Much of this water infrastructure was built nearly a century ago for a smaller population. It is aging and overburdened. Even with newer facilities and innovative alternatives, upgrades are required to keep pace with growing needs and environmental challenges. The level of investment by governments in maintaining water infrastructure has declined dramatically. In addition, sewer and water rates are not always reflective of the true cost of service. These systems need our attention. Delaying work to rehabilitate and expand infrastructure will only increase future costs.
We must all work together to keep our water clean and healthy. To do this, we all must learn to value water and the infrastructure associated with it. Consider the fact that the majority of Americans pay more for their cellphone service or their cable service than they do for their water and wastewater services.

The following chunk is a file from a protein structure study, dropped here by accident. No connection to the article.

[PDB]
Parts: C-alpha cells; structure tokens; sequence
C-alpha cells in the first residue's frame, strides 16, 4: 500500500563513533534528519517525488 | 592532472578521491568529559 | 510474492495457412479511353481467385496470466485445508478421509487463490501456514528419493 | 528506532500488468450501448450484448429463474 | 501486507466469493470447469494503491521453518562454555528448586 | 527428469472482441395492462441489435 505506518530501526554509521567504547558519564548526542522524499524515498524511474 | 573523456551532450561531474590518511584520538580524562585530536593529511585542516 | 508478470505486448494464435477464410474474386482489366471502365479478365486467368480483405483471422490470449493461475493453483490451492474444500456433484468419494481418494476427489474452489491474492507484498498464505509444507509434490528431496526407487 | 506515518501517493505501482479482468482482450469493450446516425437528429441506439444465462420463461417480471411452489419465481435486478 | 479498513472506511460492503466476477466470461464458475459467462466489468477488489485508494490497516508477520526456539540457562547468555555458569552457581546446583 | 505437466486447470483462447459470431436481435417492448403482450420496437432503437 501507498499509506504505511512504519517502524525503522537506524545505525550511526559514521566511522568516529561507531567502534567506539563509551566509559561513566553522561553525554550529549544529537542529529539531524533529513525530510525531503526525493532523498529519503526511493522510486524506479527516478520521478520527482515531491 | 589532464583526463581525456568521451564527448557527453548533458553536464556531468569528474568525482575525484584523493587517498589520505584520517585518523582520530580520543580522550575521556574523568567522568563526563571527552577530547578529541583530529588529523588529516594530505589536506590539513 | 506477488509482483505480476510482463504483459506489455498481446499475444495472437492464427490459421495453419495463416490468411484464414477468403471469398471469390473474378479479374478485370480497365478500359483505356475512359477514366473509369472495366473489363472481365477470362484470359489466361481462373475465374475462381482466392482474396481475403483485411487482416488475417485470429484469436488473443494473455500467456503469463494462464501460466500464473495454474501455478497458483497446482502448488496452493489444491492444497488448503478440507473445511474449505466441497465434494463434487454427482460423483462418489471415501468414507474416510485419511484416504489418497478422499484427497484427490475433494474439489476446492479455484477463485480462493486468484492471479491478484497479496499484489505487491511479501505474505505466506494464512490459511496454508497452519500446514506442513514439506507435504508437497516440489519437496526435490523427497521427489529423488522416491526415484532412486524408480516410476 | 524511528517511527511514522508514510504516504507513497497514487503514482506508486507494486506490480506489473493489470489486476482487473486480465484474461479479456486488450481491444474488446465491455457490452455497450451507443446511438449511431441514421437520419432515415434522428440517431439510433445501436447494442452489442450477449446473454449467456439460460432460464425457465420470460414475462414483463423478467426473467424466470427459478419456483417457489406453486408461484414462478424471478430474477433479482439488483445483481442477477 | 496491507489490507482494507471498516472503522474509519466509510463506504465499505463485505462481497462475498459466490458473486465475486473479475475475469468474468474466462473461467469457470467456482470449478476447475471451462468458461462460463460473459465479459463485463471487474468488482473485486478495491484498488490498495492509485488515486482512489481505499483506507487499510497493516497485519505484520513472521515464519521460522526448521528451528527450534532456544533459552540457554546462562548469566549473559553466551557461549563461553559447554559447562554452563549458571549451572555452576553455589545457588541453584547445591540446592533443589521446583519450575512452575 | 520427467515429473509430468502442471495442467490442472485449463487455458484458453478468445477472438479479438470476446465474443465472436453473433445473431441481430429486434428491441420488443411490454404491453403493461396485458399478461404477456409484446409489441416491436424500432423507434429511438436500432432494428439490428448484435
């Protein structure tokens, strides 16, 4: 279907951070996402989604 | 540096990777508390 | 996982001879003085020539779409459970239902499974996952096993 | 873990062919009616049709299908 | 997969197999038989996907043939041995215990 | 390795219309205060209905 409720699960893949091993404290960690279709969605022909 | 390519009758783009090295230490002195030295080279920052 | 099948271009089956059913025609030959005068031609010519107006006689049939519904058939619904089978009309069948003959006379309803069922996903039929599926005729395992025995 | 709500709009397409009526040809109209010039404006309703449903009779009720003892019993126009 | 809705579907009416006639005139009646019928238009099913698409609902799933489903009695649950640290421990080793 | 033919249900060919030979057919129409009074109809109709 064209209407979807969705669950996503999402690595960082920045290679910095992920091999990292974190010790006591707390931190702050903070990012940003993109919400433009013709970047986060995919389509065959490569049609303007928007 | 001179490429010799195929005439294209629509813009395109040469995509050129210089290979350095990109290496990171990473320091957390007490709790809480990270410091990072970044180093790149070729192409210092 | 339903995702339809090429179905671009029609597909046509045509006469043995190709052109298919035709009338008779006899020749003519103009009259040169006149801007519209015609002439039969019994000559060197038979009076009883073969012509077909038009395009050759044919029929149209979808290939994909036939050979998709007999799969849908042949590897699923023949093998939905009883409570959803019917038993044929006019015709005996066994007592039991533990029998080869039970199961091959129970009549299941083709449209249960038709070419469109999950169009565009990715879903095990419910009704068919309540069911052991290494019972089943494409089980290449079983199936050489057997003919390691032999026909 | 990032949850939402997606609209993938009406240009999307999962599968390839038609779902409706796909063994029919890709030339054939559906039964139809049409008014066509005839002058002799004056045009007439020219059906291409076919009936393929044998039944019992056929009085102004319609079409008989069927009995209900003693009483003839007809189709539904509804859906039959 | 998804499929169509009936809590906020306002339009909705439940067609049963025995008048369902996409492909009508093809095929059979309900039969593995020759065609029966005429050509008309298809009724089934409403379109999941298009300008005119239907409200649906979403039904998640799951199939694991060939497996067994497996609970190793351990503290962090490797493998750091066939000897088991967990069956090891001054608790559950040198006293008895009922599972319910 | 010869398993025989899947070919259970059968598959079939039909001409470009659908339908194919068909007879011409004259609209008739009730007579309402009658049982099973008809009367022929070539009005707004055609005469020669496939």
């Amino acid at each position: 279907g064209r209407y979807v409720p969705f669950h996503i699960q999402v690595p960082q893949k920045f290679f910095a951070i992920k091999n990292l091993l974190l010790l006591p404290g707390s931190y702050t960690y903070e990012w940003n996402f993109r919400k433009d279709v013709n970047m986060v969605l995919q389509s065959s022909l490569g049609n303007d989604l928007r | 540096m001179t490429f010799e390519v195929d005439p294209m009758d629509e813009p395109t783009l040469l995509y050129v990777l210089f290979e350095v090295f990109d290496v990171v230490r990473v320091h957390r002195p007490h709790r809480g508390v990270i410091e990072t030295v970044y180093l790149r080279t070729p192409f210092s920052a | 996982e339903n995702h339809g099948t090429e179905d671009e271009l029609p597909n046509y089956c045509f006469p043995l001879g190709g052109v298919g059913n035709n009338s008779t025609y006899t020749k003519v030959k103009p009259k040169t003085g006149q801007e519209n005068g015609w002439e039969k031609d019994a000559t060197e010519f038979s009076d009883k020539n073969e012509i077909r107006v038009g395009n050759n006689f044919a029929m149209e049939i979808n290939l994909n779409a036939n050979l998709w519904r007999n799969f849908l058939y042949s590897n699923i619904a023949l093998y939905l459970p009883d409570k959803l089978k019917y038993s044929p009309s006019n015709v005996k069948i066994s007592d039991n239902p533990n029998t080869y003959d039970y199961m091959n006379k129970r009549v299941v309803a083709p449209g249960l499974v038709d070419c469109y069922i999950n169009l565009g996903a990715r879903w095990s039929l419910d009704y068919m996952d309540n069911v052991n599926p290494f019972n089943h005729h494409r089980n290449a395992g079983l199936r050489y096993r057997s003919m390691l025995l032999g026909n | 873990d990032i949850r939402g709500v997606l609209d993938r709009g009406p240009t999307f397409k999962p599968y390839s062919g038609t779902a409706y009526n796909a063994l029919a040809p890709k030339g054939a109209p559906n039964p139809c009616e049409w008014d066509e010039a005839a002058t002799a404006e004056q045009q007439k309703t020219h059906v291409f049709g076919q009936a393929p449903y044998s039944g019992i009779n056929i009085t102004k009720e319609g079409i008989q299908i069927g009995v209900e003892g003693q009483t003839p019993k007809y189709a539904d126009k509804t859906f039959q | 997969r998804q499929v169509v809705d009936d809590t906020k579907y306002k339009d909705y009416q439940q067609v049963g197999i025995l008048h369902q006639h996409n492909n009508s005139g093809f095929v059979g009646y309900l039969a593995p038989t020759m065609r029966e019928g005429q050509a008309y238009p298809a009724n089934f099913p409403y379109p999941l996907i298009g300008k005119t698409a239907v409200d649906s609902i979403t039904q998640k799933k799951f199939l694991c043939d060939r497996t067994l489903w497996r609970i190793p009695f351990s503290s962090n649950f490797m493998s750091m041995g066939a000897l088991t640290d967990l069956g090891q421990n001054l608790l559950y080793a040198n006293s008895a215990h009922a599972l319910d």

There are many water-quality professionals that proudly work to provide clean and safe water to our communities. They are constantly seeking innovative solutions to community and water system challenges, undertaking efforts such as reclaiming water for reuse and generating energy from wastewater, which allow all of us to adapt to our changing environment and be good caretakers of our water resources. These water-quality professionals have dedicated their careers to providing clean and safe water to protect everyone’s health, planet, quality of life and the economy, but they can’t do it alone. Everyone uses water, and everyone is responsible for it. We all have something at stake when it comes to water. We need to invest in protecting our natural resources, public health and economic viability through our water infrastructure. Reinvestment in water infrastructure is an important step in ensuring our communities will continue to have access to the clean and safe water they need now and into the future.
Matthew Formica, P.E., is a Salem resident and vice president of the New England Water Environment Association.